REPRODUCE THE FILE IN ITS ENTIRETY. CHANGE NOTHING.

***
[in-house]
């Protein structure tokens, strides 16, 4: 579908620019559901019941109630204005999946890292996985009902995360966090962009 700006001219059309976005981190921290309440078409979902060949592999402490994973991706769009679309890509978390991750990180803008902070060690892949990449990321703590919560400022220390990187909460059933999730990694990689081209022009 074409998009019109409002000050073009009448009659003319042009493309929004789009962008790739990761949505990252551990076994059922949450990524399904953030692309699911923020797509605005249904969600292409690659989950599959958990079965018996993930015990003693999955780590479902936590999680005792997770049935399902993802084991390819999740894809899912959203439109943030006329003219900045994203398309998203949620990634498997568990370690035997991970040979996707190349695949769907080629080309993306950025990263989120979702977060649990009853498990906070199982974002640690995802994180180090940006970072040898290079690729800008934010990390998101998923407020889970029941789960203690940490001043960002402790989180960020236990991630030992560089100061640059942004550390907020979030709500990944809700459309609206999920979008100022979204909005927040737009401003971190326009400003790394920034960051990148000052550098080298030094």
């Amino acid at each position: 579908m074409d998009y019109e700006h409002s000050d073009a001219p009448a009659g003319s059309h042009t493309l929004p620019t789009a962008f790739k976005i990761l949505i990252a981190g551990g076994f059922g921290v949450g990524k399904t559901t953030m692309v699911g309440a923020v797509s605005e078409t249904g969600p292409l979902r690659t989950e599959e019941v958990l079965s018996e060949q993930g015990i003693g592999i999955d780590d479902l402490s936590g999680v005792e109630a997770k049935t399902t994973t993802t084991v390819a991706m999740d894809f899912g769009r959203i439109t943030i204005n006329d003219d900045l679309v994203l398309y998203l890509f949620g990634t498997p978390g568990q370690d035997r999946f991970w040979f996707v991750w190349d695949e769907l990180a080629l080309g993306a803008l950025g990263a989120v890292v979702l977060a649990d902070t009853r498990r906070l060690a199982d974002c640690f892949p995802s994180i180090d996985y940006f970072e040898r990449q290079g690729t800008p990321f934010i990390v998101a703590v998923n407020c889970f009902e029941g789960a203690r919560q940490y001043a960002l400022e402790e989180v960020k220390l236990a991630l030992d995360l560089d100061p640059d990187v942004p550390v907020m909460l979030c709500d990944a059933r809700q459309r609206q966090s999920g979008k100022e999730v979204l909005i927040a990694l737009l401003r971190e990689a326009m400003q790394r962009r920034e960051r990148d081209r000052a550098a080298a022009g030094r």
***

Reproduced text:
[in-house]
């Protein structure tokens, strides 16, 4: 579908620019559901019941109630204005999946890292996985009902995360966090962009 700006001219059309976005981190921290309440078409979902060949592999402490994973991706769009679309890509978390991750990180803008902070060690892949990449990321703590919560400022220390990187909460059933999730990694990689081209022009 074409998009019109409002000050073009009448009659003319042009493309929004789009962008790739990761949505990252551990076994059922949450990524399904953030692309699911923020797509605005249904969600292409690659989950599959958990079965018996993930015990003693999955780590479902936590999680005792997770049935399902993802084991390819999740894809899912959203439109943030006329003219900045994203398309998203949620990634498997568990370690035997991970040979996707190349695949769907080629080309993306950025990263989120979702977060649990009853498990906070199982974002640690995802994180180090940006970072040898290079690729800008934010990390998101998923407020889970029941789960203690940490001043960002402790989180960020236990991630030992560089100061640059942004550390907020979030709500990944809700459309609206999920979008100022979204909005927040737009401003971190326009400003790394920034960051990148000052550098080298030094």
């Amino acid at each position: 579908m074409d998009y019109e700006h409002s000050d073009a001219p009448a009659g003319s059309h042009t493309l929004p620019t789009a962008f790739k976005i990761l949505i990252a981190g551990g076994f059922g921290v949450g990524k399904t559901t953030m692309v699911g309440a923020v797509s605005e078409t249904g969600p292409l979902r690659t989950e599959e019941v958990l079965s018996e060949q993930g015990i003693g592999i999955d780590d479902l402490s936590g999680v005792e109630a997770k049935t399902t994973t993802t084991v390819a991706m999740d894809f899912g769009r959203i439109t943030i204005n006329d003219d900045l679309v994203l398309y998203l890509f949620g990634t498997p978390g568990q370690d035997r999946f991970w040979f996707v991750w190349d695949e769907l990180a080629l080309g993306a803008l950025g990263a989120v890292v979702l977060a649990d902070t009853r498990r906070l060690a199982d974002c640690f892949p995802s994180i180090d996985y940006f970072e040898r990449q290079g690729t800008p990321f934010i990390v998101a703590v998923n407020c889970f009902e029941g789960a203690r919560q940490y001043a960002l400022e402790e989180v960020k220390l236990a991630l030992d995360l560089d100061p640059d990187v942004p550390v907020m909460l979030c709500d990944a059933r809700q459309r609206q966090s999920g979008k100022e999730v979204l909005i927040a990694l737009l401003r971190e990689a326009m400003q790394r962009r920034e960051r990148d081209r000052a550098a080298a022009g030094r």